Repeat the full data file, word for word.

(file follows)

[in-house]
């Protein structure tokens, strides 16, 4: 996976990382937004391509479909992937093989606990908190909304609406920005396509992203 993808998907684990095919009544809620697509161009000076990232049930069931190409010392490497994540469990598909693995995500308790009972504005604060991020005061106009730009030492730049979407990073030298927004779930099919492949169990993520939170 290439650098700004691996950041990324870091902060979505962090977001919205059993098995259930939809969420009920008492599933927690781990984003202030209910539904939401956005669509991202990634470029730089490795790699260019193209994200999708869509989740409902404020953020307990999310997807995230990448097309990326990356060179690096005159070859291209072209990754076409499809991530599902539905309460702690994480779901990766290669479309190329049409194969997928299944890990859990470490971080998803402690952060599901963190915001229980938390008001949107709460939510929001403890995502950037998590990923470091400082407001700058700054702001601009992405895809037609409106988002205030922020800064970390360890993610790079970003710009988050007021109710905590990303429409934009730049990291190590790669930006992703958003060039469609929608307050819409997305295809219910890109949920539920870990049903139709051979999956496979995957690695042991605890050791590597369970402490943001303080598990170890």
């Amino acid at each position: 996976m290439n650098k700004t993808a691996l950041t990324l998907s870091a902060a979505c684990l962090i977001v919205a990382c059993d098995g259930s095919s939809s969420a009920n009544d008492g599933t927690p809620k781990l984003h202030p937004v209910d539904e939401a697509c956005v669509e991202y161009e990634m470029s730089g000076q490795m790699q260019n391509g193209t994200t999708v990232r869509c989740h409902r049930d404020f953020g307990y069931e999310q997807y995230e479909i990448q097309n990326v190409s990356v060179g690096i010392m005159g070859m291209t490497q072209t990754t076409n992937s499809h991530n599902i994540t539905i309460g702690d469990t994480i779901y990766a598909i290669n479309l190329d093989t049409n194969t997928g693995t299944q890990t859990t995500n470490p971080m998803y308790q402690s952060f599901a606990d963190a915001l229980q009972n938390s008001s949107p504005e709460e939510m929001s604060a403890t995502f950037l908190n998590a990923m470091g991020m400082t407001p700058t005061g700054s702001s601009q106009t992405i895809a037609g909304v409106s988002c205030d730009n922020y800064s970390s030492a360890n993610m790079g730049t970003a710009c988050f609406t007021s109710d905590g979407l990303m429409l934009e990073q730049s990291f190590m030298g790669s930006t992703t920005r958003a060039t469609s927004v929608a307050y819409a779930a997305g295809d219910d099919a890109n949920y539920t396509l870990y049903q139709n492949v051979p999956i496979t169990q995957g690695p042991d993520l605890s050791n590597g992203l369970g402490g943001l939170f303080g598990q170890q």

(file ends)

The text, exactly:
[in-house]
């Protein structure tokens, strides 16, 4: 996976990382937004391509479909992937093989606990908190909304609406920005396509992203 993808998907684990095919009544809620697509161009000076990232049930069931190409010392490497994540469990598909693995995500308790009972504005604060991020005061106009730009030492730049979407990073030298927004779930099919492949169990993520939170 290439650098700004691996950041990324870091902060979505962090977001919205059993098995259930939809969420009920008492599933927690781990984003202030209910539904939401956005669509991202990634470029730089490795790699260019193209994200999708869509989740409902404020953020307990999310997807995230990448097309990326990356060179690096005159070859291209072209990754076409499809991530599902539905309460702690994480779901990766290669479309190329049409194969997928299944890990859990470490971080998803402690952060599901963190915001229980938390008001949107709460939510929001403890995502950037998590990923470091400082407001700058700054702001601009992405895809037609409106988002205030922020800064970390360890993610790079970003710009988050007021109710905590990303429409934009730049990291190590790669930006992703958003060039469609929608307050819409997305295809219910890109949920539920870990049903139709051979999956496979995957690695042991605890050791590597369970402490943001303080598990170890």
């Amino acid at each position: 996976m290439n650098k700004t993808a691996l950041t990324l998907s870091a902060a979505c684990l962090i977001v919205a990382c059993d098995g259930s095919s939809s969420a009920n009544d008492g599933t927690p809620k781990l984003h202030p937004v209910d539904e939401a697509c956005v669509e991202y161009e990634m470029s730089g000076q490795m790699q260019n391509g193209t994200t999708v990232r869509c989740h409902r049930d404020f953020g307990y069931e999310q997807y995230e479909i990448q097309n990326v190409s990356v060179g690096i010392m005159g070859m291209t490497q072209t990754t076409n992937s499809h991530n599902i994540t539905i309460g702690d469990t994480i779901y990766a598909i290669n479309l190329d093989t049409n194969t997928g693995t299944q890990t859990t995500n470490p971080m998803y308790q402690s952060f599901a606990d963190a915001l229980q009972n938390s008001s949107p504005e709460e939510m929001s604060a403890t995502f950037l908190n998590a990923m470091g991020m400082t407001p700058t005061g700054s702001s601009q106009t992405i895809a037609g909304v409106s988002c205030d730009n922020y800064s970390s030492a360890n993610m790079g730049t970003a710009c988050f609406t007021s109710d905590g979407l990303m429409l934009e990073q730049s990291f190590m030298g790669s930006t992703t920005r958003a060039t469609s927004v929608a307050y819409a779930a997305g295809d219910d099919a890109n949920y539920t396509l870990y049903q139709n492949v051979p999956i496979t169990q995957g690695p042991d993520l605890s050791n590597g992203l369970g402490g943001l939170f303080g598990q170890q």